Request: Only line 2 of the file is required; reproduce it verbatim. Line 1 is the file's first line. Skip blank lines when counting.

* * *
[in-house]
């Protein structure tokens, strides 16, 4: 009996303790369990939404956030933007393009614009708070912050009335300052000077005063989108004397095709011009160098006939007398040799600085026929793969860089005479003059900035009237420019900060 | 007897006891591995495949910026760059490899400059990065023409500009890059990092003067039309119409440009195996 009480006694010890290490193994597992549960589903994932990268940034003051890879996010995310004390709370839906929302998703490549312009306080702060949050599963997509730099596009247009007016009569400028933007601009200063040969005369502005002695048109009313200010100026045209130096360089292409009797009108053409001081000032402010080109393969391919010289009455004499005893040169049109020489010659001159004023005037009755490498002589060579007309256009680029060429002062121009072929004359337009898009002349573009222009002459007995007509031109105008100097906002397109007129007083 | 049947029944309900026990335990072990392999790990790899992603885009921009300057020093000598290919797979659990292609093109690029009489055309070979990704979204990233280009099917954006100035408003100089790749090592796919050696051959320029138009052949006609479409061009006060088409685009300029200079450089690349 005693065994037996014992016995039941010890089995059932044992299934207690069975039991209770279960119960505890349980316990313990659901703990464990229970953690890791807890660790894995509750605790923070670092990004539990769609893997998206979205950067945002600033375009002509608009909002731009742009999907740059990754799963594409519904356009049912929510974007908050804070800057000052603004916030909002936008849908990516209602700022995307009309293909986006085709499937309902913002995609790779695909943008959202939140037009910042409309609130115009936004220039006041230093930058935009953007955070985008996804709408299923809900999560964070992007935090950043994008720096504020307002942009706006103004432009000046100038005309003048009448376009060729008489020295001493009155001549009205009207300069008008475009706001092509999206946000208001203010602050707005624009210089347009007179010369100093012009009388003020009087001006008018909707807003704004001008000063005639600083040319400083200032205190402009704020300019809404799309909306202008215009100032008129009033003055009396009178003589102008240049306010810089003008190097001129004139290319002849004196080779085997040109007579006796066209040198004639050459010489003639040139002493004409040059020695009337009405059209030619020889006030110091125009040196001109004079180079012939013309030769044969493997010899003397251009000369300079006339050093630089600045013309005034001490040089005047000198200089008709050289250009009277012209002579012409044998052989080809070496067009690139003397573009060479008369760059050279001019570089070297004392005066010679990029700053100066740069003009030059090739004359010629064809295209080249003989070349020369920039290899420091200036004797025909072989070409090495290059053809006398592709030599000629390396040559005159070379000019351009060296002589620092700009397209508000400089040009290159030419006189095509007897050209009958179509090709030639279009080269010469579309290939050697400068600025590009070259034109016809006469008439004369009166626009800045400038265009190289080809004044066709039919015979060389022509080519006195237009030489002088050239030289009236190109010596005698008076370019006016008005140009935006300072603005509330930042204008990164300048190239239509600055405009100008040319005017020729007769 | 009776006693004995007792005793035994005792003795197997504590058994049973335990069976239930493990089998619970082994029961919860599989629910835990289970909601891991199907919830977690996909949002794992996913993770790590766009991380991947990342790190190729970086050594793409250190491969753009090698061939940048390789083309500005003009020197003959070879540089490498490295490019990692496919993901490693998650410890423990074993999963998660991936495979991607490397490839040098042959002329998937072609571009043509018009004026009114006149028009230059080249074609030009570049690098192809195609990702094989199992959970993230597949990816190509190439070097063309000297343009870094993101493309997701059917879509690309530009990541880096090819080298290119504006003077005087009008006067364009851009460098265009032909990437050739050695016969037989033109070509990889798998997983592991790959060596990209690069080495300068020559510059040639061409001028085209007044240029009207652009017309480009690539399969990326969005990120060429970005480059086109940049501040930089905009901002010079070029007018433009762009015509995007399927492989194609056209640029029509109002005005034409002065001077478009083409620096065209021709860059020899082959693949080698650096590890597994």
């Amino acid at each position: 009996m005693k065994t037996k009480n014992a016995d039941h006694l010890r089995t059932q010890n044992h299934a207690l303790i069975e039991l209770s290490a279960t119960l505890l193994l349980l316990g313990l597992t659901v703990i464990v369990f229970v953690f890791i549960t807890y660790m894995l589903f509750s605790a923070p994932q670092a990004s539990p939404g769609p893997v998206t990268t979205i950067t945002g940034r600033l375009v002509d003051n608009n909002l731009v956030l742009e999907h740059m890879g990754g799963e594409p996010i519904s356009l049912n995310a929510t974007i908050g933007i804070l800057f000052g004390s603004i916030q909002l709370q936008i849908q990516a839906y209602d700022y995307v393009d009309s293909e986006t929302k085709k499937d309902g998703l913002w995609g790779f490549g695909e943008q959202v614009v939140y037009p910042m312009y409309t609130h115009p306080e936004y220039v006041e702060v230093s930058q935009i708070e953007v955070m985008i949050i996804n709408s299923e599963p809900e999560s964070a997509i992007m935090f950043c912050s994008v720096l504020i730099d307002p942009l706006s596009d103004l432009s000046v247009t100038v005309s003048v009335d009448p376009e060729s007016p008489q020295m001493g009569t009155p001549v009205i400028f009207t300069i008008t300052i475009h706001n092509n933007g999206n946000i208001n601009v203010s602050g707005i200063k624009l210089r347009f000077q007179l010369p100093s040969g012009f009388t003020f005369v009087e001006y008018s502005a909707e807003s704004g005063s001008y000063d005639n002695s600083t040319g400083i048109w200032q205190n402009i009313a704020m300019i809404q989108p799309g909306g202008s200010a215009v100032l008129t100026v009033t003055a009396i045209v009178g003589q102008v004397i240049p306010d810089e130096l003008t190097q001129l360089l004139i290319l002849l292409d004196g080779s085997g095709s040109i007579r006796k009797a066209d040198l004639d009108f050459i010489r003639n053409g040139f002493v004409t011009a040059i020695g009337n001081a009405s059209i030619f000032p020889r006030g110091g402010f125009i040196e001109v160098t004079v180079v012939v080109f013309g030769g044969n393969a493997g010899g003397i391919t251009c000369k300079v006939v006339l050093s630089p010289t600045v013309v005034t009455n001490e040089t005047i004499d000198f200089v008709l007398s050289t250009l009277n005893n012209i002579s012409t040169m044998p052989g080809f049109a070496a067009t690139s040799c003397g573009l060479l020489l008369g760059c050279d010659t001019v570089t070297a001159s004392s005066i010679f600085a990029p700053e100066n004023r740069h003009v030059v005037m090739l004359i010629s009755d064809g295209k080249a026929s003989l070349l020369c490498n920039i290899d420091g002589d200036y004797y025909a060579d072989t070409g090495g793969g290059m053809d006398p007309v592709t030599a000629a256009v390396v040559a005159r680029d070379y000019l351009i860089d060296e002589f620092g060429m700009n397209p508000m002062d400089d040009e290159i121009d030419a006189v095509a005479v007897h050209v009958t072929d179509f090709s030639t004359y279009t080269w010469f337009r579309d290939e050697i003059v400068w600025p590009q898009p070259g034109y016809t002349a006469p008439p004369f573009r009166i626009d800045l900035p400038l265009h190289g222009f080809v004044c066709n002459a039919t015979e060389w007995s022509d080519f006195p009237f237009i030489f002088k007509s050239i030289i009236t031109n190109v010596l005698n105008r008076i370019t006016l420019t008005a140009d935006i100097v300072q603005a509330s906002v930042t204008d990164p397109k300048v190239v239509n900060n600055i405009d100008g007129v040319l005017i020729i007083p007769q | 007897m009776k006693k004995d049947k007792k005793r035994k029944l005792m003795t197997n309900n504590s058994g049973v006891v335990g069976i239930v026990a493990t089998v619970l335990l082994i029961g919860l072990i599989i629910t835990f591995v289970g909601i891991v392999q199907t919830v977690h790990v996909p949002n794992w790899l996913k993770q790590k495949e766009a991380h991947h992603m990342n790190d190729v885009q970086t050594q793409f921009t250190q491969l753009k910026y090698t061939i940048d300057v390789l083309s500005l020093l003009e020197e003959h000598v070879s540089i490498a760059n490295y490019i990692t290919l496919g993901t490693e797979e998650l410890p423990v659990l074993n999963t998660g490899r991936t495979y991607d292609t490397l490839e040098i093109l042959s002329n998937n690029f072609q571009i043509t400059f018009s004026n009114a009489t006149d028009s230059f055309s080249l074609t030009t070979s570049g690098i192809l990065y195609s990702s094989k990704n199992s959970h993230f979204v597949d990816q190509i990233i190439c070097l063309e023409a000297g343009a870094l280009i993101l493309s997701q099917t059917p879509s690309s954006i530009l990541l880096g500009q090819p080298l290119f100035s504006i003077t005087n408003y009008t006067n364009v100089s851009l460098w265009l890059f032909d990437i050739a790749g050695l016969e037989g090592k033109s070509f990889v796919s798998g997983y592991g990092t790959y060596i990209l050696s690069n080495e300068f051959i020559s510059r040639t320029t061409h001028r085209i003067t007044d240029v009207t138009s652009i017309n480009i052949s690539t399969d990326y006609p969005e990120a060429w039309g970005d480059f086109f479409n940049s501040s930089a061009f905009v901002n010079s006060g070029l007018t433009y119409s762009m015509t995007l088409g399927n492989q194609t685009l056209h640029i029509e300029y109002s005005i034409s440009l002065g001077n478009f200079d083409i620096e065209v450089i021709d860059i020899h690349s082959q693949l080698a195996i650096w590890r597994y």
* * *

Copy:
């Protein structure tokens, strides 16, 4: 009996303790369990939404956030933007393009614009708070912050009335300052000077005063989108004397095709011009160098006939007398040799600085026929793969860089005479003059900035009237420019900060 | 007897006891591995495949910026760059490899400059990065023409500009890059990092003067039309119409440009195996 009480006694010890290490193994597992549960589903994932990268940034003051890879996010995310004390709370839906929302998703490549312009306080702060949050599963997509730099596009247009007016009569400028933007601009200063040969005369502005002695048109009313200010100026045209130096360089292409009797009108053409001081000032402010080109393969391919010289009455004499005893040169049109020489010659001159004023005037009755490498002589060579007309256009680029060429002062121009072929004359337009898009002349573009222009002459007995007509031109105008100097906002397109007129007083 | 049947029944309900026990335990072990392999790990790899992603885009921009300057020093000598290919797979659990292609093109690029009489055309070979990704979204990233280009099917954006100035408003100089790749090592796919050696051959320029138009052949006609479409061009006060088409685009300029200079450089690349 005693065994037996014992016995039941010890089995059932044992299934207690069975039991209770279960119960505890349980316990313990659901703990464990229970953690890791807890660790894995509750605790923070670092990004539990769609893997998206979205950067945002600033375009002509608009909002731009742009999907740059990754799963594409519904356009049912929510974007908050804070800057000052603004916030909002936008849908990516209602700022995307009309293909986006085709499937309902913002995609790779695909943008959202939140037009910042409309609130115009936004220039006041230093930058935009953007955070985008996804709408299923809900999560964070992007935090950043994008720096504020307002942009706006103004432009000046100038005309003048009448376009060729008489020295001493009155001549009205009207300069008008475009706001092509999206946000208001203010602050707005624009210089347009007179010369100093012009009388003020009087001006008018909707807003704004001008000063005639600083040319400083200032205190402009704020300019809404799309909306202008215009100032008129009033003055009396009178003589102008240049306010810089003008190097001129004139290319002849004196080779085997040109007579006796066209040198004639050459010489003639040139002493004409040059020695009337009405059209030619020889006030110091125009040196001109004079180079012939013309030769044969493997010899003397251009000369300079006339050093630089600045013309005034001490040089005047000198200089008709050289250009009277012209002579012409044998052989080809070496067009690139003397573009060479008369760059050279001019570089070297004392005066010679990029700053100066740069003009030059090739004359010629064809295209080249003989070349020369920039290899420091200036004797025909072989070409090495290059053809006398592709030599000629390396040559005159070379000019351009060296002589620092700009397209508000400089040009290159030419006189095509007897050209009958179509090709030639279009080269010469579309290939050697400068600025590009070259034109016809006469008439004369009166626009800045400038265009190289080809004044066709039919015979060389022509080519006195237009030489002088050239030289009236190109010596005698008076370019006016008005140009935006300072603005509330930042204008990164300048190239239509600055405009100008040319005017020729007769 | 009776006693004995007792005793035994005792003795197997504590058994049973335990069976239930493990089998619970082994029961919860599989629910835990289970909601891991199907919830977690996909949002794992996913993770790590766009991380991947990342790190190729970086050594793409250190491969753009090698061939940048390789083309500005003009020197003959070879540089490498490295490019990692496919993901490693998650410890423990074993999963998660991936495979991607490397490839040098042959002329998937072609571009043509018009004026009114006149028009230059080249074609030009570049690098192809195609990702094989199992959970993230597949990816190509190439070097063309000297343009870094993101493309997701059917879509690309530009990541880096090819080298290119504006003077005087009008006067364009851009460098265009032909990437050739050695016969037989033109070509990889798998997983592991790959060596990209690069080495300068020559510059040639061409001028085209007044240029009207652009017309480009690539399969990326969005990120060429970005480059086109940049501040930089905009901002010079070029007018433009762009015509995007399927492989194609056209640029029509109002005005034409002065001077478009083409620096065209021709860059020899082959693949080698650096590890597994």